Is all stainless steel food grade? Certainly, stainless steel is a material of choice for various uses and applications in the food and beverage industry. From cutlery and countertops to walk-in refrigerators and transportation tankers, stainless steel meets specific requirements and standards deemed safe for food contact, processing, preparation, and storage. Nonetheless, though there are… Read more »
Category: Stainless Steel Grades
Each type of stainless steel has distinct properties that best suit specific applications. For example, the 400 series stainless steels corrode and rust under certain conditions. With a higher carbon content, their martensitic crystalline structure gives end products higher strength and makes them more resistant to wear. For those who need to work with it… Read more »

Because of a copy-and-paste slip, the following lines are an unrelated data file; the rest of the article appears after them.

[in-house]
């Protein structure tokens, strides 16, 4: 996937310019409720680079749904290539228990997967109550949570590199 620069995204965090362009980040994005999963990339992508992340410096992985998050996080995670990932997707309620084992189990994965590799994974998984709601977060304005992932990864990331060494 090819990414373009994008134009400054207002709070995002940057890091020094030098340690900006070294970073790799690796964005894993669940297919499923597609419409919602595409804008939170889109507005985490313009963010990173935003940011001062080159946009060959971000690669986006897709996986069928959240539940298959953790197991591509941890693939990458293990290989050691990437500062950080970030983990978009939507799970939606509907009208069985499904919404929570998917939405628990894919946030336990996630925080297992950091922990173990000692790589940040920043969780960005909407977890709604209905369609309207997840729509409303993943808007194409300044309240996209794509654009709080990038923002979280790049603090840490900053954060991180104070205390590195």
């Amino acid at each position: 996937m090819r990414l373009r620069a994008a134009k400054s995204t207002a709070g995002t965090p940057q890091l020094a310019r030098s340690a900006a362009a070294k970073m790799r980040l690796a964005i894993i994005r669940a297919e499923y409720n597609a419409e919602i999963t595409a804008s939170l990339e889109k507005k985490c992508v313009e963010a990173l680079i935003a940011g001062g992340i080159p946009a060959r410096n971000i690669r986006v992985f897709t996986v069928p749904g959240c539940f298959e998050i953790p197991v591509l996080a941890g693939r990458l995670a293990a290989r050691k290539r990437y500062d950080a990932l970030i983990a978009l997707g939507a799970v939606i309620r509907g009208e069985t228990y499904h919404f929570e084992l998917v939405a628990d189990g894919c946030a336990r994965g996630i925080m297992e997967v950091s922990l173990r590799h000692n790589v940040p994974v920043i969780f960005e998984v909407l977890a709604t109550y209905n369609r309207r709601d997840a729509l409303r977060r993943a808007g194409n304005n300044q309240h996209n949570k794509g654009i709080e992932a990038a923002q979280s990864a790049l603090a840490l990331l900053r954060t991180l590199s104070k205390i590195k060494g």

In the early 20th century, an engineer working for Union Carbide discovered a high-chromium iron alloy that resisted heat. Born in Canada, Frederick Mark Becket was looking for a way to use silicon rather than carbon as a reduction agent during metal production. His discovery would make practical the use of low-carbon iron allows and… Read more »
When it comes to stainless steel, the first thing that often comes to mind is cutlery, cookware, or other kitchen accessories. Meanwhile, galvanized steel is commonly associated with construction, which has been used since the nineteenth century as a relatively inexpensive material. Yet these two types of steel have specific properties that make each one… Read more »
Stainless steel is a property notorious for its corrosion resistance and remarkable ability to resist stains. That said, stainless steel is broken down into different grades, each with slightly varying characteristics based on the chemical makeup. Below, we review the differences between grades 303 vs 304 stainless steel.